It has been known for a long time now that nutrient digestibility positively affects feed intake. In young, immature pigs, especially those with low feed intake, every mouthful of feed must count. Thus, ingredients with the highest digestibility are needed in such “special” formulas. These ingredients include the best quality sweet whey, low-temperature fish meal, cooked cereals (especially rice), coconut oil (in preference to other vegetable oils), and refined dairy and vegetable proteins with very low levels of anti-nutritional factors (such as pea protein, wheat gluten, soy protein isolate, whey protein concentrate, casein, etc.). Digestibility is also increased by thermal processing, such as pelleting and extrusion. Although piglet feeds are usually pelleted, some manufacturers have started appreciating the advantages of extrusion, while high-dairy formulas pose their own challenges in being extruded. Finally, in lower quality and lower cost formulas, digestibility can be increased by the use of certain enzymes, especially when the diets are based on wheat, barley and other such cereals that are high in non-starch polysaccharides.
If piglets are attracted to the feed trough right after weaning and they start eating at least 50-100 grams per day of highly digestible feed in the first two to three days, then few gastrointestinal problems are to be expected. However, even “normal” pigs often abstain from eating anything at all for up to seven days post-weaning (the usual runts and fall-backs that end up in hospital pens). So, it is to be expected that lighter piglets will face at least similar problems. Lack of nutrient intake for as few as 24 hours causes gastrointestinal damage, which becomes more severe as fasting continues.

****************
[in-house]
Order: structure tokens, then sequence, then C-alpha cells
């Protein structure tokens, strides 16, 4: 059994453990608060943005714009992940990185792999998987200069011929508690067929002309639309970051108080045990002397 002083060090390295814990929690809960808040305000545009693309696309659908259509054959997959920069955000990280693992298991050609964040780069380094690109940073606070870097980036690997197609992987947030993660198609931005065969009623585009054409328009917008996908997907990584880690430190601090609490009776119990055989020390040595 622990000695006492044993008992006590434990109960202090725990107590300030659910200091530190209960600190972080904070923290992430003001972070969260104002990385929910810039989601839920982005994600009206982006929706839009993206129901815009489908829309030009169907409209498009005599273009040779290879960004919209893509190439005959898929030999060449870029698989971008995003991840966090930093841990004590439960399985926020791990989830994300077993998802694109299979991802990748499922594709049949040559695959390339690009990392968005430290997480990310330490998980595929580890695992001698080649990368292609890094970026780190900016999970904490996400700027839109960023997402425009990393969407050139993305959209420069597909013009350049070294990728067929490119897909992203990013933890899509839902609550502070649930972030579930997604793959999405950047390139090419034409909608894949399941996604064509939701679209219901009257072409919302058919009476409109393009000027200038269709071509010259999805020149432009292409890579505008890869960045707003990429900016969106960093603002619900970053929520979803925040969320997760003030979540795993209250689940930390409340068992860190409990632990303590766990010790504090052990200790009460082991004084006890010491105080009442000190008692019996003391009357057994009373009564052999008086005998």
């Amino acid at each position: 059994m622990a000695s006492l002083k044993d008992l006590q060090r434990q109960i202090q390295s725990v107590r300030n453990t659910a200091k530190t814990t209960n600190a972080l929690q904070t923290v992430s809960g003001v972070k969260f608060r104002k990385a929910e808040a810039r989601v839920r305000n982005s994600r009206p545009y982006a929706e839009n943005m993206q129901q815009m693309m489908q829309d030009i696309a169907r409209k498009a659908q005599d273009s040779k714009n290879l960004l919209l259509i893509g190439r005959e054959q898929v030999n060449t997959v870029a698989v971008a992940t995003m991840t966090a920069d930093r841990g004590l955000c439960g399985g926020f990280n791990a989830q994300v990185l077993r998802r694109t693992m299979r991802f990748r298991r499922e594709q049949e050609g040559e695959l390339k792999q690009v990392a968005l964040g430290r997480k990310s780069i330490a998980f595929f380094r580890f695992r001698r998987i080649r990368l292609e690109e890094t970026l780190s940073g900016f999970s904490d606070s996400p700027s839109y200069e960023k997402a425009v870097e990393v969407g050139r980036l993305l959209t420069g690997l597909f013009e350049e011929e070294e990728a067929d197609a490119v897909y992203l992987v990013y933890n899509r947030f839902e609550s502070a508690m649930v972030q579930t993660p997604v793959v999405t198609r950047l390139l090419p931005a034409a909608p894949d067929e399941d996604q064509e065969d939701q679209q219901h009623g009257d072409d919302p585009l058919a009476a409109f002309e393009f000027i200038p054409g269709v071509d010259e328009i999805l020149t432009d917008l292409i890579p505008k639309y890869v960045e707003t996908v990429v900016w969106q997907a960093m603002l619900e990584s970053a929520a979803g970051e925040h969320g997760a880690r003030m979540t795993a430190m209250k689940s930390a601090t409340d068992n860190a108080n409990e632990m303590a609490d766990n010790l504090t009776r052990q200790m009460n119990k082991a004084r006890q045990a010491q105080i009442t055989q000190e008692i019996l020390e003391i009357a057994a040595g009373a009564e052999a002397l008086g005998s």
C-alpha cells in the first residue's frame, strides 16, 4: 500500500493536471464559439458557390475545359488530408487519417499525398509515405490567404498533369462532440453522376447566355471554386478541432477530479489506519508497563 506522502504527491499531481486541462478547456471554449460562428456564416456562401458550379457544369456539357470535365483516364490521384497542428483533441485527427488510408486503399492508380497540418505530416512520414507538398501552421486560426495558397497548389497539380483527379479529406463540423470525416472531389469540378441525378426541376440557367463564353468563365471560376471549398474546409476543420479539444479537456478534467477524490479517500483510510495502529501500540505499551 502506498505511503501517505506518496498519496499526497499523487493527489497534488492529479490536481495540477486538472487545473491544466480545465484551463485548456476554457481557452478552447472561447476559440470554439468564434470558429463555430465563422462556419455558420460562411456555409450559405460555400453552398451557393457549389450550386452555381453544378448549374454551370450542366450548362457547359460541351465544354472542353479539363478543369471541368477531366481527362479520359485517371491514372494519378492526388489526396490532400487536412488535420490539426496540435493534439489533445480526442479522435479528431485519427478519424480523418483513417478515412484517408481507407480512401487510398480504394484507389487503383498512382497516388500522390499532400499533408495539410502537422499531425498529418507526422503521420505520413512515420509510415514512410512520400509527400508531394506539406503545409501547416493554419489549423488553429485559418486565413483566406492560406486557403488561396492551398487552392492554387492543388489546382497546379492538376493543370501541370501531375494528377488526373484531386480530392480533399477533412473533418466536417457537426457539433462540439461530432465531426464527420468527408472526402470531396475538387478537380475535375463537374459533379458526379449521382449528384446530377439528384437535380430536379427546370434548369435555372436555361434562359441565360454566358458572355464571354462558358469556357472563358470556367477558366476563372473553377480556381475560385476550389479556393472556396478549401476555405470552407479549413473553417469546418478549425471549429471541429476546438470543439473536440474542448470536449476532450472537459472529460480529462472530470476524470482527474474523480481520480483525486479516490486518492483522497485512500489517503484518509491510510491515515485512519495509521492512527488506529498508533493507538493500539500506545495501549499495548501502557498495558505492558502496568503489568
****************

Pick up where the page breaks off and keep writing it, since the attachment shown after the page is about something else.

This damage reduces the secretive (enzymes) and absorptive (nutrients) capacity of the animal. In addition, it induces local (intestinal) inflammation and loosens the junctions between enteric epithelial cells. Under these conditions, opportunistic pathogenic bacteria like Escherichia coli are able to colonize and proliferate due to weakness of the local immune system. Finally, any feed that is subsequently ingested is digested very poorly, thus providing further “fuel” to the growth of undesirable bacteria. In addition, anti-nutritional factors (for example, from soybeans) and toxins (for example, from pathogenic bacteria) penetrate the epithelial barrier through the damaged joints and enter the blood circulation causing systemic damage. The end result: diarrheas, unthriftiness, growth depression, diseases and even death.
It would appear that this must be the most important issue in feeding small piglets. However, it is only because the two issues described above are ignored due to a false notion of economy. Thus, we end up providing other means of protecting and supporting gut health with more or less the same economic result. This is done through two “routes.” First, water soluble medication and other additives like organic acids can provide an early protection even when piglets don’t eat, but do drink water. Second, in the feed, there are two schools of thought on how to address the overall health challenge. One is preventive, the other is supportive. In the prevention camp, additives such as antibiotics, zinc oxide, copper sulfate, organic acids and essential oils belong. In the supportive camp we have additives such as functional fibers, direct microbials, animal plasma and egg antibodies (both sources of immunoglobulins).